Next we ordered a Peking duck, which is not cheap and a whole one costs £58 and we ordered half of one for £30. We had seen these ducks hanging in a glass room next to the main dining room, and they looked very tempting. A chef came out and carved it in front of us (just like in the restaurant Min Jiang) and then put the duck on a very natural plate made out of wood and leaves, which I thought was a great traditional touch. The duck was excellent, and served with some pancakes, which were unusual as they were heavier than your average pancake, and definitely felt like they were made in the restaurant, which you can’t fell in restaurants like Royal China. You ate the duck and pancakes with some cucumbers and spring onions and a sauce (it was not hoisin sauce, Ed had mentioned hoisin sauce and the waiter said they never serve hoisin sauce and this is their home made sauce made out of black beans and some other ingredients that I can’t remember). The duck in pancakes was excellent, very delicious, and one of the top ducks in London. It did not have an interesting element to it like the duck in Min Jiang, which is also served with their own modern condiments and a different sauce to make it more authentic to Min Jiang, but it was excellent nevertheless.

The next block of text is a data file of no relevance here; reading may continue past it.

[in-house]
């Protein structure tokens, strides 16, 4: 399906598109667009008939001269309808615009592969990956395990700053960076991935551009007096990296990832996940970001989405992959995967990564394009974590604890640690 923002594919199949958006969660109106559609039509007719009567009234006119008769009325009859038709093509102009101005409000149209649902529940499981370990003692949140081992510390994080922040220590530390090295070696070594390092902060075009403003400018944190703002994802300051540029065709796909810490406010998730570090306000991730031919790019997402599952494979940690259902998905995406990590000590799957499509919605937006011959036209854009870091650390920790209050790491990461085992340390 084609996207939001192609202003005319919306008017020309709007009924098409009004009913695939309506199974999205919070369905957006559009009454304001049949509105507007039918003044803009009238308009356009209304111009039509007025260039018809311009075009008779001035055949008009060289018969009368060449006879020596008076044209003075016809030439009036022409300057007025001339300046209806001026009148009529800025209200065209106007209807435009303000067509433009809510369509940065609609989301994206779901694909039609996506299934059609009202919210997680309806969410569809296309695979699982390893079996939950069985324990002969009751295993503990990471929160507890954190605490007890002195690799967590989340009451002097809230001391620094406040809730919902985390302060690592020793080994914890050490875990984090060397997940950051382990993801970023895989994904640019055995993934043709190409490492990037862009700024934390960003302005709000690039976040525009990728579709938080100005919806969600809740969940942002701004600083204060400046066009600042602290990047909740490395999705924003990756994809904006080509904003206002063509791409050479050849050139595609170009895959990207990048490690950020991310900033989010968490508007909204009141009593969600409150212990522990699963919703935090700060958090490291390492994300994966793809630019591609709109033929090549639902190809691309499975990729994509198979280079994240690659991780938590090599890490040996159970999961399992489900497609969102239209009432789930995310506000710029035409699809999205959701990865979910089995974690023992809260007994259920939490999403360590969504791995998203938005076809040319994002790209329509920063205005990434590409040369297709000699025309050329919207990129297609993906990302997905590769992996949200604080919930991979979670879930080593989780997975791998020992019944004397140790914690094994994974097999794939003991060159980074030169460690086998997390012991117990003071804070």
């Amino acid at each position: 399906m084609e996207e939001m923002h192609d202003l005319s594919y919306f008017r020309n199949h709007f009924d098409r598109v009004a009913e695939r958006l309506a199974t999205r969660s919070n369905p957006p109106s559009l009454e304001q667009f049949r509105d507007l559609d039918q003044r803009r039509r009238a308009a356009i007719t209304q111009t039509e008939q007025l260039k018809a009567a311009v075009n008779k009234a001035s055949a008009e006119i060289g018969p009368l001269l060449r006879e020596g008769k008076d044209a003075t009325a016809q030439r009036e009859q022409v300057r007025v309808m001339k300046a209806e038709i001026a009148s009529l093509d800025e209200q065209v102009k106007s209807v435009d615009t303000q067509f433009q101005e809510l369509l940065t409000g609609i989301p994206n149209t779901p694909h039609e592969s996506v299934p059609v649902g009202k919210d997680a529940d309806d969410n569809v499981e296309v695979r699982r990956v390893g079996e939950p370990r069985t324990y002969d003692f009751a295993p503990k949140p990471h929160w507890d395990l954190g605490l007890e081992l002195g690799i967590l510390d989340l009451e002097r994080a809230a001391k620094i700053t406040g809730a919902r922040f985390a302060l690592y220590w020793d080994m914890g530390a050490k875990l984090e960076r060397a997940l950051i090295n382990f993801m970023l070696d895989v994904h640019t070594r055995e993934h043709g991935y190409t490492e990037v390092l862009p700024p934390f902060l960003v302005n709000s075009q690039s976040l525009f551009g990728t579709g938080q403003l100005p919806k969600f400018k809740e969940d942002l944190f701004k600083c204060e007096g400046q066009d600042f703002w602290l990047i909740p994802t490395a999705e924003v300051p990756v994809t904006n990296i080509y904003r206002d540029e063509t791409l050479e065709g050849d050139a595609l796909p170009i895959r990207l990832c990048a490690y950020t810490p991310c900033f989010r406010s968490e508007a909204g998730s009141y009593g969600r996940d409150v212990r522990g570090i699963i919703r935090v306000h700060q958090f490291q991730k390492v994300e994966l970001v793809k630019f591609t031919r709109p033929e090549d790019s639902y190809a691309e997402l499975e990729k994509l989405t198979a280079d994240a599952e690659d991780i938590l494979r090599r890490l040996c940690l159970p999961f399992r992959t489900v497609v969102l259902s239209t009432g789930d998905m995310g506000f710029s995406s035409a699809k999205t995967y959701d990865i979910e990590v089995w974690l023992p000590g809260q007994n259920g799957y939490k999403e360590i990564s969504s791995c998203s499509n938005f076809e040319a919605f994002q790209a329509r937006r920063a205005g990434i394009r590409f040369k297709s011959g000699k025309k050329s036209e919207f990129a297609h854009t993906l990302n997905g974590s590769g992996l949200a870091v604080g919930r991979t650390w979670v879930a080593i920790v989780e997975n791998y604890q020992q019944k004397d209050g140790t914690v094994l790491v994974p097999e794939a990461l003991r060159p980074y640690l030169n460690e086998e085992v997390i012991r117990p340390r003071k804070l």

Our next order was another one of Hutong’s signature dishes, called Red Lantern, which had crispy soft shell crab with Sichuan dried chilli, and it was impressively served in a huge pot full of red dried chillies, which the waitress explained were very hot, and which I did not taste. The soft shell crab was delicious, spicy but lovely. Next we got the second serving of the duck we had ordered which was minced and served with lettuce (in Min Jiang you can chose from a variety of things you can do with your duck as a second dish, but here you can only have this minced duck dish, so have no choice). I thought it was tasty, but not the best dish we had. We also ordered some spicy fried rice, which was served with fennel seeds and which was incredibly delicious, such a nice interesting take on fried rice. The vegetables that we had with our meal were a dish of kale with ginger, and then a lotus root dish, which both Ed and Simon really liked and thought this was one of the best dishes at Hutong. Simon also wanted to order a lamb dish, but they said they did not have that so he ordered slow cooked beef which was served next to its big bone that it had fallen off, and Simon and Ed did not really like it too much as they thought it was too dry, and I also thought it was not that great and not that tasty. Another slight disappointment was a vegetarian hot and sour soup, which was incredibly spicy, so spicy I almost could not eat it, it was delicious, the vegetables were perfectly cut and the right ones and all the other elements were there, but unfortunate it was so spicy you could not fully enjoy.